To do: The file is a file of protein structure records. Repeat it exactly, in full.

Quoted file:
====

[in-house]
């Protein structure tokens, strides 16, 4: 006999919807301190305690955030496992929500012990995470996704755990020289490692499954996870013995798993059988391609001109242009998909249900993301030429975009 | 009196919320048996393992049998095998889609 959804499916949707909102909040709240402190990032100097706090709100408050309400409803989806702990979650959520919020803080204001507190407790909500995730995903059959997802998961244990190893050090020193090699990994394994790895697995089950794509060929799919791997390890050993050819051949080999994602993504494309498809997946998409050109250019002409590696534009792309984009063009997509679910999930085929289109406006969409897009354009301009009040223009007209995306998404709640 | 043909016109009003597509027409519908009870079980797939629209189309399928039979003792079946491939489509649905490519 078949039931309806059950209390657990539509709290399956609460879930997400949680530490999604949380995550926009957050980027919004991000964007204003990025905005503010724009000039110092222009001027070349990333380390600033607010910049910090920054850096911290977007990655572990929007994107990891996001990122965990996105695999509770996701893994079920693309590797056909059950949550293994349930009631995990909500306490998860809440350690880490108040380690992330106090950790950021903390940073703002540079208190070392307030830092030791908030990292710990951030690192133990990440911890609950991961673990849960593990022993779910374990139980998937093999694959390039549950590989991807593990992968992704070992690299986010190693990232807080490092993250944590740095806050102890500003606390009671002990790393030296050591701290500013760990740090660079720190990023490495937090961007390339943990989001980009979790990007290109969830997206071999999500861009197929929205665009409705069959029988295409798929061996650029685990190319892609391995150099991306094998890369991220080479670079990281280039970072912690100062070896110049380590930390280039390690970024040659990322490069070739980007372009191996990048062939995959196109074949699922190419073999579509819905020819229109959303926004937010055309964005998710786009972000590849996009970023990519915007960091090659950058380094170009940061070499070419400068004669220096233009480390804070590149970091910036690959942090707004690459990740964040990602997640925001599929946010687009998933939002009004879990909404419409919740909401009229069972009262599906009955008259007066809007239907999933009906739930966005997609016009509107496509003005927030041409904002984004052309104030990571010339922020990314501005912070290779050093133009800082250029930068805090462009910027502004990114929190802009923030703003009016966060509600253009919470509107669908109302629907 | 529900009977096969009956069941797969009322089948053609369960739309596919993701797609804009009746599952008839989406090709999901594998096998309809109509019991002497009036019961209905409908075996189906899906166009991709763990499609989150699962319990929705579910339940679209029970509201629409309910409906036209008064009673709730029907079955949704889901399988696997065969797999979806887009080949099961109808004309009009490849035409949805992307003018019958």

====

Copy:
[in-house]
């Protein structure tokens, strides 16, 4: 006999919807301190305690955030496992929500012990995470996704755990020289490692499954996870013995798993059988391609001109242009998909249900993301030429975009 | 009196919320048996393992049998095998889609 959804499916949707909102909040709240402190990032100097706090709100408050309400409803989806702990979650959520919020803080204001507190407790909500995730995903059959997802998961244990190893050090020193090699990994394994790895697995089950794509060929799919791997390890050993050819051949080999994602993504494309498809997946998409050109250019002409590696534009792309984009063009997509679910999930085929289109406006969409897009354009301009009040223009007209995306998404709640 | 043909016109009003597509027409519908009870079980797939629209189309399928039979003792079946491939489509649905490519 078949039931309806059950209390657990539509709290399956609460879930997400949680530490999604949380995550926009957050980027919004991000964007204003990025905005503010724009000039110092222009001027070349990333380390600033607010910049910090920054850096911290977007990655572990929007994107990891996001990122965990996105695999509770996701893994079920693309590797056909059950949550293994349930009631995990909500306490998860809440350690880490108040380690992330106090950790950021903390940073703002540079208190070392307030830092030791908030990292710990951030690192133990990440911890609950991961673990849960593990022993779910374990139980998937093999694959390039549950590989991807593990992968992704070992690299986010190693990232807080490092993250944590740095806050102890500003606390009671002990790393030296050591701290500013760990740090660079720190990023490495937090961007390339943990989001980009979790990007290109969830997206071999999500861009197929929205665009409705069959029988295409798929061996650029685990190319892609391995150099991306094998890369991220080479670079990281280039970072912690100062070896110049380590930390280039390690970024040659990322490069070739980007372009191996990048062939995959196109074949699922190419073999579509819905020819229109959303926004937010055309964005998710786009972000590849996009970023990519915007960091090659950058380094170009940061070499070419400068004669220096233009480390804070590149970091910036690959942090707004690459990740964040990602997640925001599929946010687009998933939002009004879990909404419409919740909401009229069972009262599906009955008259007066809007239907999933009906739930966005997609016009509107496509003005927030041409904002984004052309104030990571010339922020990314501005912070290779050093133009800082250029930068805090462009910027502004990114929190802009923030703003009016966060509600253009919470509107669908109302629907 | 529900009977096969009956069941797969009322089948053609369960739309596919993701797609804009009746599952008839989406090709999901594998096998309809109509019991002497009036019961209905409908075996189906899906166009991709763990499609989150699962319990929705579910339940679209029970509201629409309910409906036209008064009673709730029907079955949704889901399988696997065969797999979806887009080949099961109808004309009009490849035409949805992307003018019958």